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The Metropolitan Museum of Art. Vol. 10, Asia
The Metropolitan Museum of Art, introduction by Richard M. Barnhart (1987)
This title is out of print.

The vast Asian landmass, so often viewed as a monolith from outside, is, in fact, a complex region of cultural diversity and distinctive national traditions that have developed continuously for nearly 5,000 years. By the third millennium B.C., China, for example, seems to have created the social, political, and artistic organization that has continued to the present day. This volume presents a panoramic vision of the artistic and cultural developments in Asia as illustrated by masterpieces in the collections of The Metropolitan Museum of Art. Objects seen here span the centuries, from the ritual vessels fashioned by the Chinese in the Bronze Age to the Japanese prints that revolutionized the vision of the early French Impressionists in the nineteenth century.

A great body of work, in an awesome variety of mediums—painting and calligraphy; icons, both sculpted and painted; ritual vessels from the Bronze Age; elegant ceramics; exquisitely carved jades; sumptuous lacquers; and elaborate textiles—provides a multidimensional view of this fascinating world. The strong religious links between the Asian nations, as well as their individuality, are witnessed by a sampling of the great Buddhist art that surfaced, in different guises, throughout the area. There is the elegant sixth-century bronze Gandharan Buddha from the Indian subcontinent; the Zao Gongen—a uniquely Japanese eleventh-century version of Buddha; the majestic fourteenth-century wall painting The Assembly of the Buddha Sakyamuni from Shansi province in China; and the tenth-century painted ceramic statue of a lohan (Buddhist disciple) found in a mountain cave in China where it had survived centuries of dynastic struggles.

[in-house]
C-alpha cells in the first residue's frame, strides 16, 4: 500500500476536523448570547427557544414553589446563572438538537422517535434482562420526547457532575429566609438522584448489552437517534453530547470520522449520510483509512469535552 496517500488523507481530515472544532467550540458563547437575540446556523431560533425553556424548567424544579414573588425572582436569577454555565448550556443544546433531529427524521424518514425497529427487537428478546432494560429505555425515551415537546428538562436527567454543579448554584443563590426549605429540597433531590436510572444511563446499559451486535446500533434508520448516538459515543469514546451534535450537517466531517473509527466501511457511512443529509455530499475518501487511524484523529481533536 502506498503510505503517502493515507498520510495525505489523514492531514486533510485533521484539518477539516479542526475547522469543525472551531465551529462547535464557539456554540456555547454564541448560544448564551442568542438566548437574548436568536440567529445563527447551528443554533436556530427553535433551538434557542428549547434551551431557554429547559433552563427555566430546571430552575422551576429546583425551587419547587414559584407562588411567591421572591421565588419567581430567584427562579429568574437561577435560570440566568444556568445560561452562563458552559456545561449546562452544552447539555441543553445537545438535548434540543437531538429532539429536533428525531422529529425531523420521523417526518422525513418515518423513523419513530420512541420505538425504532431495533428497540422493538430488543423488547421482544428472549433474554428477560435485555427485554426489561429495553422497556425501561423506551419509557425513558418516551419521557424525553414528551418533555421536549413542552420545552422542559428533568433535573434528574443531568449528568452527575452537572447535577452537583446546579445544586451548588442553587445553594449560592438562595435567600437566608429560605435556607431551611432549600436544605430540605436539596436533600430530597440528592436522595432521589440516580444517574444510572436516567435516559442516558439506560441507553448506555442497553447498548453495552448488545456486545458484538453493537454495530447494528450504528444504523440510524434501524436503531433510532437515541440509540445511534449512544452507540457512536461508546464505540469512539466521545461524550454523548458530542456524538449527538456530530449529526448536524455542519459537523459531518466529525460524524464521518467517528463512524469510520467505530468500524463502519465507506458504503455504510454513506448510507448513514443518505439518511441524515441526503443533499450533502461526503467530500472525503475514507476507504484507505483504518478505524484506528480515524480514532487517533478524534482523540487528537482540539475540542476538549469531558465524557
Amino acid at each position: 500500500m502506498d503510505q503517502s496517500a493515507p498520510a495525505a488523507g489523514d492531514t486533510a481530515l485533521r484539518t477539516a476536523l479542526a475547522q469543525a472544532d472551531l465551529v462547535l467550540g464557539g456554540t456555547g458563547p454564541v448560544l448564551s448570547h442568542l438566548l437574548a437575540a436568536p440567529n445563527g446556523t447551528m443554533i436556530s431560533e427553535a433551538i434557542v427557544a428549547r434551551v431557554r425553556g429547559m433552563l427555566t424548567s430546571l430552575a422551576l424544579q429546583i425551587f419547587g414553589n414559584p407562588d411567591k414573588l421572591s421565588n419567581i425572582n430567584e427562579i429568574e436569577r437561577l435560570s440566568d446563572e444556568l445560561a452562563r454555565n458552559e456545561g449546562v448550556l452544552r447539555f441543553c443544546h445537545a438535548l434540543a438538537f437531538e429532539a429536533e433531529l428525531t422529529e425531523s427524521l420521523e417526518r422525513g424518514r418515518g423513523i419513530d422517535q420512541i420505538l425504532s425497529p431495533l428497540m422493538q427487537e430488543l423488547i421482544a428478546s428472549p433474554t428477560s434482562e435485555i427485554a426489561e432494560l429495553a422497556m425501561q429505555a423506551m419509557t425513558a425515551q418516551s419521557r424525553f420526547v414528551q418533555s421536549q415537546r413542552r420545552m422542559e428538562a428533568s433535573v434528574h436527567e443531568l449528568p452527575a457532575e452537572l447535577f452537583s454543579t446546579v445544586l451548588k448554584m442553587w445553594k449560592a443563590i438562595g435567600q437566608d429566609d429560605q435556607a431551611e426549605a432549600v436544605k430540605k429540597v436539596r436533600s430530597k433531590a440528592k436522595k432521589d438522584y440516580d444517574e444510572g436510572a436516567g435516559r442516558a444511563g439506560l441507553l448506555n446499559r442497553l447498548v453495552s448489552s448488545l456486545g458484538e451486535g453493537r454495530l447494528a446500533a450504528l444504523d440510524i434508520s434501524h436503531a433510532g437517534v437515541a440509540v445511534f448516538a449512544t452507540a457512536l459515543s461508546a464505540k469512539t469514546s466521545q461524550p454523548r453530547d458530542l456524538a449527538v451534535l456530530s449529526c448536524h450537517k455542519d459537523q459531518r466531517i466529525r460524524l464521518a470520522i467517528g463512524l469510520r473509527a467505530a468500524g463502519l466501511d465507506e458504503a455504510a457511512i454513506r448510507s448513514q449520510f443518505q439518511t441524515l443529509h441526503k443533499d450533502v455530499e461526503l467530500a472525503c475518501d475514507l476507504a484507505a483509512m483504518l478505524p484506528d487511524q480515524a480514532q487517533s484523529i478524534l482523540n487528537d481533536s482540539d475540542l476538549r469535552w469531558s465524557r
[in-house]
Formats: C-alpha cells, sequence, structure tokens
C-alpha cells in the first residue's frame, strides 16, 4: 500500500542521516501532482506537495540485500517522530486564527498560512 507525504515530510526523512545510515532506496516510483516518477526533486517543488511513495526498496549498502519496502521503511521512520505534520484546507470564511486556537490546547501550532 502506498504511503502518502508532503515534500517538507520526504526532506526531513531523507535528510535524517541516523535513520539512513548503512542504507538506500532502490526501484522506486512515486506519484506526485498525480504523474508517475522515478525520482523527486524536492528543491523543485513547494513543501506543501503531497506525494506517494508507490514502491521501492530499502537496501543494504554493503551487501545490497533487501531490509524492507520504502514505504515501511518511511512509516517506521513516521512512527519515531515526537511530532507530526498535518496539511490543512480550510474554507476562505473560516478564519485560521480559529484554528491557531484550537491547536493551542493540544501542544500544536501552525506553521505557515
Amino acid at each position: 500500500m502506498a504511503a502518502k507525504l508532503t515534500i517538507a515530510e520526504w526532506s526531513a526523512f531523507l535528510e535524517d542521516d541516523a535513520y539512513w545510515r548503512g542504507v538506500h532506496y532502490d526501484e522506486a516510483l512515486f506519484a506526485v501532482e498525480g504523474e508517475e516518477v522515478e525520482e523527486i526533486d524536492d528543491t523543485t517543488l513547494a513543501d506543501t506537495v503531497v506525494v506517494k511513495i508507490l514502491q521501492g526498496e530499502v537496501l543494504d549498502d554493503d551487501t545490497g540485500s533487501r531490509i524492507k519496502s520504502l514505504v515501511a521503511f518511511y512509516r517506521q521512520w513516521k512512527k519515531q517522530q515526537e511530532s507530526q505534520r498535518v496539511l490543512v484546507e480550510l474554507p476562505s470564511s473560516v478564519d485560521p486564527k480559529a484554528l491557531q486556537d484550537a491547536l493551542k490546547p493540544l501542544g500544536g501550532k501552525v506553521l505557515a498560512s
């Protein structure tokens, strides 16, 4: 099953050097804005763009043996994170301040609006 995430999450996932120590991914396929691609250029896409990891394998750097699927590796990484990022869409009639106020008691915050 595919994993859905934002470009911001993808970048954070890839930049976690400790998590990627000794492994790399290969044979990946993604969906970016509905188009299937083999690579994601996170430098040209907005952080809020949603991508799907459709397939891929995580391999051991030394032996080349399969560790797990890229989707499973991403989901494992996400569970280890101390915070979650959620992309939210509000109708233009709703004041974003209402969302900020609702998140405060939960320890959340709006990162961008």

As art is a mirror of the society that produces it, in this volume we see the graciousness of the life of the scholar-gentleman in old-world China through the Astor Court, the refined beauty of the decorative screens of the Japanese Ogata Korin, the rich subtlety of costumes designed for the Nō Theater in Japan, stately golden earrings from the first century B.C. in India, and a magnificent eleventh-century bronze statue of a Cambodian goddess. Almost 140 objects are reproduced in full color, creating a vibrant portrait of Asia through the centuries.

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